The flowers are here, now where have all the honeybees gone?

Posted: July 23, 2010 in Past Articles
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Reports are still sketchy and investigations are underway but one thing is clear since last summer the North American bee population has decreased by 40, 60, and even as much as 70 percent in some areas. Hundreds of millions of bees disappeared and/or died over the winter. Honey farms across the county are reporting thousands of hives decimated and not one person, farmer or scientist, can conclusively explain why.

Theories are flying and speculations range from cell phone signals messing with the bees communications to each other, to a bee version of a pandemic such as Aids. Even abusive handling, antibiotics, or pesticides could be forcing them to lose their natural defenses. No matter the cause the result is unmistakable.

For most, the problem isn’t what are we gonna do to help the bees, but rather, who is going to pollinate the millions of acres of agriculture this summer now that the bee population is MIA?

Unfortunately the news of the population’s collapse came a little too late for California’s most lucrative crop the almond groves. Farmers are reporting a record decline in growth of the almond trees this year and attribute this decline to the lack of free labor provided by the worker bees. In addition the fruit farms such as oranges and apples are also showing serious signs of demise. Florida’s orange farmers are clamoring.

This of course is not to mention that if you like a little honey in your tea you might have to pony up some dough this year to get it as the honey farmers are losing almost everything.

Bees are an active species in the overall ecosystem and they travel long distances as different flowers bloom to offer them their much coveted nectar to produce their honey. Commercial farmers increase this migration by packing the hives in trucks and moving them about the country to fertilize the various crops as the seasons change. As this man made migration travels, bees perform the necessary function of fertilizing nearly all the crops in the United States. If the plants aren’t fertilized then they cannot produce the various seed products that humans and many other animals consume. It is estimated as much as 90% of America’s crops will be affected this summer by this lack of free migrant labor.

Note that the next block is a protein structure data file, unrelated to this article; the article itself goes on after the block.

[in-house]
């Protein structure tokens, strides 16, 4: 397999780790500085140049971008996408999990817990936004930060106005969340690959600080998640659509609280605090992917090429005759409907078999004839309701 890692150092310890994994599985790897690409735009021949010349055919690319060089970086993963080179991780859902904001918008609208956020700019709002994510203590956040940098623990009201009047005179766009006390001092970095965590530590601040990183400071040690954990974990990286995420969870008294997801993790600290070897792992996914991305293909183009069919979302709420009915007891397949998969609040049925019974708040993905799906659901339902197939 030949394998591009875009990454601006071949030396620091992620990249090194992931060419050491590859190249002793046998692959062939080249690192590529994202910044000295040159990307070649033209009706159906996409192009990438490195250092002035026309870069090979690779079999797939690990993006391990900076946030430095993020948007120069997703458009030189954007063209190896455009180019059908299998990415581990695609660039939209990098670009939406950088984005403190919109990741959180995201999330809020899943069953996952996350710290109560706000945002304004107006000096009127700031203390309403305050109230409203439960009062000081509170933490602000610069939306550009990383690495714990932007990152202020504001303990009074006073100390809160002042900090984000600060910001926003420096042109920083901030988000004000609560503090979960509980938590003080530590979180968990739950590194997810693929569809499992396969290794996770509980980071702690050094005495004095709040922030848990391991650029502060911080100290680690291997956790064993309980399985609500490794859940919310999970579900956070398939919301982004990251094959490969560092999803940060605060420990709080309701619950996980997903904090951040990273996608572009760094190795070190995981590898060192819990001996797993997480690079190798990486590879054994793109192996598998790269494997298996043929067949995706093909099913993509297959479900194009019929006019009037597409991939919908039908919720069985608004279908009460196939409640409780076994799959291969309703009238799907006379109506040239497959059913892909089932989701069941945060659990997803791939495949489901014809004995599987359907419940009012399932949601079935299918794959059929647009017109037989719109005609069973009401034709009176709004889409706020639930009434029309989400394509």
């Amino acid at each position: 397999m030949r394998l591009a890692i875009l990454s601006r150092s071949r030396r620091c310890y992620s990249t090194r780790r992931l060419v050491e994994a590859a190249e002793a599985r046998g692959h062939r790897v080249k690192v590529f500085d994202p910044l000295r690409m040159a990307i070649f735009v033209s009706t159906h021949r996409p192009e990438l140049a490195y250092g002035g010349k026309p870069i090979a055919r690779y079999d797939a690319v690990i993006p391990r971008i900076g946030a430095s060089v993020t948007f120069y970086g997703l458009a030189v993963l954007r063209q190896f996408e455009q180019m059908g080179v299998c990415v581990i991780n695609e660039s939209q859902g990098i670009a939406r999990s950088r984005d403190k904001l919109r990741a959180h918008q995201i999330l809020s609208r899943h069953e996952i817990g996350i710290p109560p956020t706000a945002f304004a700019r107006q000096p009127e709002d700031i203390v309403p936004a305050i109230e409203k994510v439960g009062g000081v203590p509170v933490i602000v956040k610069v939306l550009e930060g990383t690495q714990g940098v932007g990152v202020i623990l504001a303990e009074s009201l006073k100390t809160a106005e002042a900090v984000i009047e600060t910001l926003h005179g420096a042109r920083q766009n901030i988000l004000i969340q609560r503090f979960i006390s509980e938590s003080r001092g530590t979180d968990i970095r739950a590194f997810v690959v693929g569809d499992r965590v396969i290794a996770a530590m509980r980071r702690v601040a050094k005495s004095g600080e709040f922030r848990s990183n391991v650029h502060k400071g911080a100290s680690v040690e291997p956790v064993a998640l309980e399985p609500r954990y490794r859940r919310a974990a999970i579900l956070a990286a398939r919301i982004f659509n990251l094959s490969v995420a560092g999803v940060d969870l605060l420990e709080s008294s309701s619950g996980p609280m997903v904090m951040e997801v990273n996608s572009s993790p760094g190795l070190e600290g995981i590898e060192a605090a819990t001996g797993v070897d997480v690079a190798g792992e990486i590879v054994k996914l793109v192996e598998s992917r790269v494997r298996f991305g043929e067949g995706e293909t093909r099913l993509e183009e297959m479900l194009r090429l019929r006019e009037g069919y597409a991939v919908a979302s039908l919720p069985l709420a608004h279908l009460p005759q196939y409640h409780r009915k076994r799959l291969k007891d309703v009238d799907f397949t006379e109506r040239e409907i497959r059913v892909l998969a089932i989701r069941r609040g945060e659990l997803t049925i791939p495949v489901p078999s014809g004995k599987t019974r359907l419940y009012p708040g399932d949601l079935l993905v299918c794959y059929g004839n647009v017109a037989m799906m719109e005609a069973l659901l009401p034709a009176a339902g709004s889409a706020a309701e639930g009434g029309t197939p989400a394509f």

Autopsies are underway to determine the cause of what scientists are dubbing “Colony Collapse Disaster” and preliminary reports are grim to say the least. Those remaining bees studied are showing indications that they are riddled with viruses and diseases. One particularly being the Aspergillus virus affecting them only because the honeybees’ immune systems are nearly completely broken down. In addition the worker bees are not returning to their hives and the living ones seem lost and wander around as if they’re unable to maintain any sense of direction or communication.

This is not the first time that bee populations have taken serious hits to their numbers but it most certainly is the most severe in the 200 hundred years that records have been kept. It is such an issue that a hearing has even made its way to the floor of the House in Washington focusing on nothing less than the nation’s food supply.

Needless to say don’t swat the bees this summer and if you see one in your house or your car try to let him out because he might be one of the only ones left still providing you with food.

First Published — May 30, 2007


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